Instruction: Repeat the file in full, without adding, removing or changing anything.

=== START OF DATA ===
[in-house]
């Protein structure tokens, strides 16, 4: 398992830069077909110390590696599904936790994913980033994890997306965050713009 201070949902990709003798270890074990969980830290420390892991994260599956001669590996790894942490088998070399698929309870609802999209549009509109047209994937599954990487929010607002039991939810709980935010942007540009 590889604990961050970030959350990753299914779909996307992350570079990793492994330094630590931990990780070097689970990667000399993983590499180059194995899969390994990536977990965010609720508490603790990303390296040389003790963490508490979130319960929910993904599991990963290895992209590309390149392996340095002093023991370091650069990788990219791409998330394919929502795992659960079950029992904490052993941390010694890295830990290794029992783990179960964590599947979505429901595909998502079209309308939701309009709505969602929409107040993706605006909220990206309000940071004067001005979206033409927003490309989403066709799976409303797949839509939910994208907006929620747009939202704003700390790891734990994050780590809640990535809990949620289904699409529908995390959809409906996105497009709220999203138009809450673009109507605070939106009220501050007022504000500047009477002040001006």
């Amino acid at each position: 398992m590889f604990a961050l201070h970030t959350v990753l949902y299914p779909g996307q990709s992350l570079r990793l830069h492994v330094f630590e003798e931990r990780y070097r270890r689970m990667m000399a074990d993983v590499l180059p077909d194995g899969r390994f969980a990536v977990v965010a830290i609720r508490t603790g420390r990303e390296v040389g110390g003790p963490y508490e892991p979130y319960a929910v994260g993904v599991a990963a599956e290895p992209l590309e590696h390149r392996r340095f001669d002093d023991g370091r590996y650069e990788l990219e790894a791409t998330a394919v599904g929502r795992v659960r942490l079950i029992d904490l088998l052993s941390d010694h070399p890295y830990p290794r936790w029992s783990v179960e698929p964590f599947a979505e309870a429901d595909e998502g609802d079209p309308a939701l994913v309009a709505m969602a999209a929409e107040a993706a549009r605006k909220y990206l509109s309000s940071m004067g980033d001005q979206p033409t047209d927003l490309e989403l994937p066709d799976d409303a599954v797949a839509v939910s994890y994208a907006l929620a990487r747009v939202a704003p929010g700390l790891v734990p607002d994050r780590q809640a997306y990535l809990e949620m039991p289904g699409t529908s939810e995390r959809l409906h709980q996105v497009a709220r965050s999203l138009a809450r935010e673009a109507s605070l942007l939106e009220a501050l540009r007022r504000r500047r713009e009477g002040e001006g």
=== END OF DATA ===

[in-house]
């Protein structure tokens, strides 16, 4: 398992830069077909110390590696599904936790994913980033994890997306965050713009 201070949902990709003798270890074990969980830290420390892991994260599956001669590996790894942490088998070399698929309870609802999209549009509109047209994937599954990487929010607002039991939810709980935010942007540009 590889604990961050970030959350990753299914779909996307992350570079990793492994330094630590931990990780070097689970990667000399993983590499180059194995899969390994990536977990965010609720508490603790990303390296040389003790963490508490979130319960929910993904599991990963290895992209590309390149392996340095002093023991370091650069990788990219791409998330394919929502795992659960079950029992904490052993941390010694890295830990290794029992783990179960964590599947979505429901595909998502079209309308939701309009709505969602929409107040993706605006909220990206309000940071004067001005979206033409927003490309989403066709799976409303797949839509939910994208907006929620747009939202704003700390790891734990994050780590809640990535809990949620289904699409529908995390959809409906996105497009709220999203138009809450673009109507605070939106009220501050007022504000500047009477002040001006």
């Amino acid at each position: 398992m590889f604990a961050l201070h970030t959350v990753l949902y299914p779909g996307q990709s992350l570079r990793l830069h492994v330094f630590e003798e931990r990780y070097r270890r689970m990667m000399a074990d993983v590499l180059p077909d194995g899969r390994f969980a990536v977990v965010a830290i609720r508490t603790g420390r990303e390296v040389g110390g003790p963490y508490e892991p979130y319960a929910v994260g993904v599991a990963a599956e290895p992209l590309e590696h390149r392996r340095f001669d002093d023991g370091r590996y650069e990788l990219e790894a791409t998330a394919v599904g929502r795992v659960r942490l079950i029992d904490l088998l052993s941390d010694h070399p890295y830990p290794r936790w029992s783990v179960e698929p964590f599947a979505e309870a429901d595909e998502g609802d079209p309308a939701l994913v309009a709505m969602a999209a929409e107040a993706a549009r605006k909220y990206l509109s309000s940071m004067g980033d001005q979206p033409t047209d927003l490309e989403l994937p066709d799976d409303a599954v797949a839509v939910s994890y994208a907006l929620a990487r747009v939202a704003p929010g700390l790891v734990p607002d994050r780590q809640a997306y990535l809990e949620m039991p289904g699409t529908s939810e995390r959809l409906h709980q996105v497009a709220r965050s999203l138009a809450r935010e673009a109507s605070l942007l939106e009220a501050l540009r007022r504000r500047r713009e009477g002040e001006g």